Nathusius’ pipistrelle also occurs in Ireland, having been first discovered in Northern Ireland in 1996. Due to confusion with the more widespread pipistrelle species, it is easily overlooked and is probably far more widespread than the present records would indicate, according to the County Cork Bat Group. In addition to the Nathusius’ pipistrelle, there are records of other bat species (which occur in these islands) undertaking significant migrations. For example, some Leisler’s bat Nyctalus leisleri populations migrate long distances in continental Europe. They often travel several hundreds of kilometres between summer and winter roosts and the greatest known distance travelled is 1,950 km (Russ, 2009). There is however currently no evidence that this species (or any other bat species) undertakes migrations like this within, or to and from Ireland. It has been suggested that the relatively mild weather in Ireland might have caused Nathusius’ pipistrelle to relinquish its migratory behaviour in favour of a more sedentary lifestyle. It is also possible that Britain and Ireland lie in a transitional region, with migratory individuals returning from the north-east of the species’ range supplementing the resident bats during the winter (Russ, 2000). 

the relatively mild weather in Ireland might have caused Nathusius’ pipistrelle to relinquish its migratory behaviour in favour of a more sedentary lifestyle

Recently there was also an unusual discovery of a Greater Horseshoe bat Rhinolophus ferrumequinum in Ireland by Bat Conservation Ireland (The Journal, 2013). At the time it was suggested that this bat came from Wales across the Irish sea. This may be a once off and this is the only record of this species in Ireland. More dramatic evidence of occasional displacement of bats includes a record of a Hoary bat Lasiurus cinereus – a North American species – in Orkney in 1847. This bat had apparently been blown across the Atlantic! There is of course a significant difference in the implications between accidental displacements, and a directional migration.

And what about non-migratory bats foraging offshore?

In relation to offshore wind farms it’s not just migrations that need to be considered as there is also evidence that non-migratory bats fly offshore to forage on insects blown out to sea. One relevant study here is ‘Bats and offshore wind turbines studied in southern Scandinavia’ which was produced by the Swedish Environmental Protection Agency (Ahlén et al, 2009). This study found that bats can be attracted by offshore turbines when insects are gathered there. The study states that “It became quite obvious that the great amounts of prey organisms, flying, drifting and in the water surface, are an important food source for migrating bats and also for non-migratory species“. They also found that both migrating and resident species search and hunt insects close to the turbines. The authors found nothing indicating that bats avoid the turbines like some birds do, and indeed suggest that the opposite is the case.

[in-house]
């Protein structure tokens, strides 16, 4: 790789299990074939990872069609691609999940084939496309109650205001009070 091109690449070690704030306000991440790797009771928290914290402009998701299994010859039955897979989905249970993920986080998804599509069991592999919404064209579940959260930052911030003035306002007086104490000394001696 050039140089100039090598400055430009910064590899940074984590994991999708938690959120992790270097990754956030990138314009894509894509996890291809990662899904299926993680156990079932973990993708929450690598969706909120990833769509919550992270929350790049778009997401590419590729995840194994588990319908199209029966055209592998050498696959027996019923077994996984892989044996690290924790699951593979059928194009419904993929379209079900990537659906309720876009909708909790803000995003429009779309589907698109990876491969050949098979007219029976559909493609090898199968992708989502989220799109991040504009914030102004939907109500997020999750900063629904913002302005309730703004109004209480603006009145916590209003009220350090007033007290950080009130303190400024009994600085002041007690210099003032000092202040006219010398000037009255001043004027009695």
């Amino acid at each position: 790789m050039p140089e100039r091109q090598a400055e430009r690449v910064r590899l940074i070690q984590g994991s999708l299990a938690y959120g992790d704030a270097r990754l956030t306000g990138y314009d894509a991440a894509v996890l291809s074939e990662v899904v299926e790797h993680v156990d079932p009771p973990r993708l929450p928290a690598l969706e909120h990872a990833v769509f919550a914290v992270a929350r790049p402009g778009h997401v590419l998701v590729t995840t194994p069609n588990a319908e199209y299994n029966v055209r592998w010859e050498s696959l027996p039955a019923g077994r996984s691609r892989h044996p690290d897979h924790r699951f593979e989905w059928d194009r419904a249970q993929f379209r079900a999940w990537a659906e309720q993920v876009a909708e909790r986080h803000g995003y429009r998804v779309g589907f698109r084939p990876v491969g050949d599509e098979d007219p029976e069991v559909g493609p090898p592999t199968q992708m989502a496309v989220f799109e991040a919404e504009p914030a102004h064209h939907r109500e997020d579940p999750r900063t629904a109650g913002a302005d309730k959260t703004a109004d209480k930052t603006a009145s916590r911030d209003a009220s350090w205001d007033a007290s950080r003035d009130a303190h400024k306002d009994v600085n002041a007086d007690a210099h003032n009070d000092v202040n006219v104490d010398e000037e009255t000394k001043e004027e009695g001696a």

Offshore wind turbines should be surveyed in the same manner as land-based turbines

This study was in the Baltic sea and many of the insects the bats were feeding on are produced in the sea itself (e.g. chironomids). However, the potential for bats to fly out to sea to forage needs to be considered for any proposed offshore wind farm. Activity of bats over the sea is likely to be strongly influenced by the weather, and conditions suitable for offshore bat foraging will not be as frequent in less sheltered marine areas (i.e. the west coast of Ireland). Weather also affects migrating bats, with strong winds stopping the activity based on the results from the Swedish study. They said that “bats migrating over land that reach coastal points at bad weather usually accumulate until a change in weather occurs“.

Any marine area where insects are blown offshore could well be used by bats following their prey out to sea. Estuaries in particular are likely to be used extensively by bats for foraging, and many insects with aerial phases to their life cycle are produced in estuaries. ECOFACT staff have a record of a Lesser Horseshoe Bat Rhinolophus hipposideros roosting in an old derelict ship (the Matrisha at Cahiracon Quay) in the Shannon estuary. This derelict ship was located over 100m away from any vegetation corridors, and is an interesting and unexpected observation. We also have records of Soprano Pipistrelles foraging along the shoreline of the Shannon estuary in the same area, and they could easily have been travelling out over the estuary if food items were being blow out there by an offshore breeze. It is clear that if the food is there that the hunter will follow, although there are probably only very certain weather conditions during which this would occur in relation to bats. During moderate to high wind conditions when wind turbines are turning fastest, it is of course unlikely that bats would be feeding.